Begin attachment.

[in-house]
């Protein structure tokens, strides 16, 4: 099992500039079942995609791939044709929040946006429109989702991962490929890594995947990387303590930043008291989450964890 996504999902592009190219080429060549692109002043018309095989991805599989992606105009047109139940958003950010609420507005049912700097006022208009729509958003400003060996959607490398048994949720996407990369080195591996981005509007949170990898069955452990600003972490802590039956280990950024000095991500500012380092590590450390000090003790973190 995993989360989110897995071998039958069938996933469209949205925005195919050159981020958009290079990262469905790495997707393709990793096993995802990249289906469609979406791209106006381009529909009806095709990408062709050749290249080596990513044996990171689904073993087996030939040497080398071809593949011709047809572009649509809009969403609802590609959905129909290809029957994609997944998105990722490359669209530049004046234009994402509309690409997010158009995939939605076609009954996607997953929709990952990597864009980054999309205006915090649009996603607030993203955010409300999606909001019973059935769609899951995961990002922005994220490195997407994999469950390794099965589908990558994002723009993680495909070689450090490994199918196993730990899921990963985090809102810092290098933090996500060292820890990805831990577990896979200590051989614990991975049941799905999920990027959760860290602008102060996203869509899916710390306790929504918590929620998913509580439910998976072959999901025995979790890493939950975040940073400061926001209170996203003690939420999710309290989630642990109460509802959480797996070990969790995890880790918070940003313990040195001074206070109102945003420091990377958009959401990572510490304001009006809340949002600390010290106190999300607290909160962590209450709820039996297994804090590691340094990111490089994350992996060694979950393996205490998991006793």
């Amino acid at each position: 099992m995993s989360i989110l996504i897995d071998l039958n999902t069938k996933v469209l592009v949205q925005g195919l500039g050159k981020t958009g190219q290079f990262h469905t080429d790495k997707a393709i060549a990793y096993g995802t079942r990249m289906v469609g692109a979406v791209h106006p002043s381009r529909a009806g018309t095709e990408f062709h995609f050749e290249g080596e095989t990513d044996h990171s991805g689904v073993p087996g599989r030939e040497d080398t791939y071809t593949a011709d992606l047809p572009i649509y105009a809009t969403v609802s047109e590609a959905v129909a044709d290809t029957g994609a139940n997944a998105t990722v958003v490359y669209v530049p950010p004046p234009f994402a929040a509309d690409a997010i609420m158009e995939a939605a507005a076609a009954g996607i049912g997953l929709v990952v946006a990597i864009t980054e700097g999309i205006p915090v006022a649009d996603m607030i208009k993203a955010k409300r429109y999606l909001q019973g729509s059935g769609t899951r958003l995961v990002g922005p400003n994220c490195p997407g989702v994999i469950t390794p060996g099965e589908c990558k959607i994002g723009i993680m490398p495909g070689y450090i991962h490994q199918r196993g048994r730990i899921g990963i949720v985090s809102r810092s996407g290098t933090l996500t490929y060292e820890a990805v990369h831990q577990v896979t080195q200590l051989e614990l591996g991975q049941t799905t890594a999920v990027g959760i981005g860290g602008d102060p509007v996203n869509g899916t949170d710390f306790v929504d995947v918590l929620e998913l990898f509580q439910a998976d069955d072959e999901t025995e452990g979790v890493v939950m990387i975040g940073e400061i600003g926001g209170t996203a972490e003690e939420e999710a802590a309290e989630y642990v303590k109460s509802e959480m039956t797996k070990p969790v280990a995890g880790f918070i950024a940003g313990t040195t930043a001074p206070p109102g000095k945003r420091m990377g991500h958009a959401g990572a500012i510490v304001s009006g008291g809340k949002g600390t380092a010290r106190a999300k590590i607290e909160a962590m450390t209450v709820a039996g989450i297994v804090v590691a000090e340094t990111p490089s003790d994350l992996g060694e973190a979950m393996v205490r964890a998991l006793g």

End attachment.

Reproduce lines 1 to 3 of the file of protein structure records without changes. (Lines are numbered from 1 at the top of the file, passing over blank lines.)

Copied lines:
[in-house]
């Protein structure tokens, strides 16, 4: 099992500039079942995609791939044709929040946006429109989702991962490929890594995947990387303590930043008291989450964890 996504999902592009190219080429060549692109002043018309095989991805599989992606105009047109139940958003950010609420507005049912700097006022208009729509958003400003060996959607490398048994949720996407990369080195591996981005509007949170990898069955452990600003972490802590039956280990950024000095991500500012380092590590450390000090003790973190 995993989360989110897995071998039958069938996933469209949205925005195919050159981020958009290079990262469905790495997707393709990793096993995802990249289906469609979406791209106006381009529909009806095709990408062709050749290249080596990513044996990171689904073993087996030939040497080398071809593949011709047809572009649509809009969403609802590609959905129909290809029957994609997944998105990722490359669209530049004046234009994402509309690409997010158009995939939605076609009954996607997953929709990952990597864009980054999309205006915090649009996603607030993203955010409300999606909001019973059935769609899951995961990002922005994220490195997407994999469950390794099965589908990558994002723009993680495909070689450090490994199918196993730990899921990963985090809102810092290098933090996500060292820890990805831990577990896979200590051989614990991975049941799905999920990027959760860290602008102060996203869509899916710390306790929504918590929620998913509580439910998976072959999901025995979790890493939950975040940073400061926001209170996203003690939420999710309290989630642990109460509802959480797996070990969790995890880790918070940003313990040195001074206070109102945003420091990377958009959401990572510490304001009006809340949002600390010290106190999300607290909160962590209450709820039996297994804090590691340094990111490089994350992996060694979950393996205490998991006793």
């Amino acid at each position: 099992m995993s989360i989110l996504i897995d071998l039958n999902t069938k996933v469209l592009v949205q925005g195919l500039g050159k981020t958009g190219q290079f990262h469905t080429d790495k997707a393709i060549a990793y096993g995802t079942r990249m289906v469609g692109a979406v791209h106006p002043s381009r529909a009806g018309t095709e990408f062709h995609f050749e290249g080596e095989t990513d044996h990171s991805g689904v073993p087996g599989r030939e040497d080398t791939y071809t593949a011709d992606l047809p572009i649509y105009a809009t969403v609802s047109e590609a959905v129909a044709d290809t029957g994609a139940n997944a998105t990722v958003v490359y669209v530049p950010p004046p234009f994402a929040a509309d690409a997010i609420m158009e995939a939605a507005a076609a009954g996607i049912g997953l929709v990952v946006a990597i864009t980054e700097g999309i205006p915090v006022a649009d996603m607030i208009k993203a955010k409300r429109y999606l909001q019973g729509s059935g769609t899951r958003l995961v990002g922005p400003n994220c490195p997407g989702v994999i469950t390794p060996g099965e589908c990558k959607i994002g723009i993680m490398p495909g070689y450090i991962h490994q199918r196993g048994r730990i899921g990963i949720v985090s809102r810092s996407g290098t933090l996500t490929y060292e820890a990805v990369h831990q577990v896979t080195q200590l051989e614990l591996g991975q049941t799905t890594a999920v990027g959760i981005g860290g602008d102060p509007v996203n869509g899916t949170d710390f306790v929504d995947v918590l929620e998913l990898f509580q439910a998976d069955d072959e999901t025995e452990g979790v890493v939950m990387i975040g940073e400061i600003g926001g209170t996203a972490e003690e939420e999710a802590a309290e989630y642990v303590k109460s509802e959480m039956t797996k070990p969790v280990a995890g880790f918070i950024a940003g313990t040195t930043a001074p206070p109102g000095k945003r420091m990377g991500h958009a959401g990572a500012i510490v304001s009006g008291g809340k949002g600390t380092a010290r106190a999300k590590i607290e909160a962590m450390t209450v709820a039996g989450i297994v804090v590691a000090e340094t990111p490089s003790d994350l992996g060694e973190a979950m393996v205490r964890a998991l006793g």